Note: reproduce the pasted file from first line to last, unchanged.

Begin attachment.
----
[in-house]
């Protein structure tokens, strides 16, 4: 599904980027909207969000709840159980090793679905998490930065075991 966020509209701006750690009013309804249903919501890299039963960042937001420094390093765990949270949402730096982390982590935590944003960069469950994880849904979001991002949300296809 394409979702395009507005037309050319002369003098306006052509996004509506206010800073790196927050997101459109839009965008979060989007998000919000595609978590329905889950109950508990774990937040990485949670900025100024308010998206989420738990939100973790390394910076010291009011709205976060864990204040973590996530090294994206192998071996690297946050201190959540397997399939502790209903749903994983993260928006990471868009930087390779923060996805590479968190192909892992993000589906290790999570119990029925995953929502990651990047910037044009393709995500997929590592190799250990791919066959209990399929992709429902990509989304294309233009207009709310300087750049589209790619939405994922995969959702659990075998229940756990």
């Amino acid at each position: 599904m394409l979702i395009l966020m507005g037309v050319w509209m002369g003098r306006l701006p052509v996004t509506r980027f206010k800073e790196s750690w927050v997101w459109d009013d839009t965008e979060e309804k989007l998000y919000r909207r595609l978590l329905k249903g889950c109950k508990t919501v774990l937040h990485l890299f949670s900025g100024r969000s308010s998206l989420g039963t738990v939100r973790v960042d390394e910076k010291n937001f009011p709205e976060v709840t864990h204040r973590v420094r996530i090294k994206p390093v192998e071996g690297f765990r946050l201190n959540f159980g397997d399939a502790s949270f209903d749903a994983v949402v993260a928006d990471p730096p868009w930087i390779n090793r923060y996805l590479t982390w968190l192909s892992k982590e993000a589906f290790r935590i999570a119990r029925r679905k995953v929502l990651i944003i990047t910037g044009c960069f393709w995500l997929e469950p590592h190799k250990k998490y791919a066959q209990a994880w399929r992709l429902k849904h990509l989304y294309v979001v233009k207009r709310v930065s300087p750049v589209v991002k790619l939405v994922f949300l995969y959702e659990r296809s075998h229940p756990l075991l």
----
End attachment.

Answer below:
[in-house]
């Protein structure tokens, strides 16, 4: 599904980027909207969000709840159980090793679905998490930065075991 966020509209701006750690009013309804249903919501890299039963960042937001420094390093765990949270949402730096982390982590935590944003960069469950994880849904979001991002949300296809 394409979702395009507005037309050319002369003098306006052509996004509506206010800073790196927050997101459109839009965008979060989007998000919000595609978590329905889950109950508990774990937040990485949670900025100024308010998206989420738990939100973790390394910076010291009011709205976060864990204040973590996530090294994206192998071996690297946050201190959540397997399939502790209903749903994983993260928006990471868009930087390779923060996805590479968190192909892992993000589906290790999570119990029925995953929502990651990047910037044009393709995500997929590592190799250990791919066959209990399929992709429902990509989304294309233009207009709310300087750049589209790619939405994922995969959702659990075998229940756990």
């Amino acid at each position: 599904m394409l979702i395009l966020m507005g037309v050319w509209m002369g003098r306006l701006p052509v996004t509506r980027f206010k800073e790196s750690w927050v997101w459109d009013d839009t965008e979060e309804k989007l998000y919000r909207r595609l978590l329905k249903g889950c109950k508990t919501v774990l937040h990485l890299f949670s900025g100024r969000s308010s998206l989420g039963t738990v939100r973790v960042d390394e910076k010291n937001f009011p709205e976060v709840t864990h204040r973590v420094r996530i090294k994206p390093v192998e071996g690297f765990r946050l201190n959540f159980g397997d399939a502790s949270f209903d749903a994983v949402v993260a928006d990471p730096p868009w930087i390779n090793r923060y996805l590479t982390w968190l192909s892992k982590e993000a589906f290790r935590i999570a119990r029925r679905k995953v929502l990651i944003i990047t910037g044009c960069f393709w995500l997929e469950p590592h190799k250990k998490y791919a066959q209990a994880w399929r992709l429902k849904h990509l989304y294309v979001v233009k207009r709310v930065s300087p750049v589209v991002k790619l939405v994922f949300l995969y959702e659990r296809s075998h229940p756990l075991l």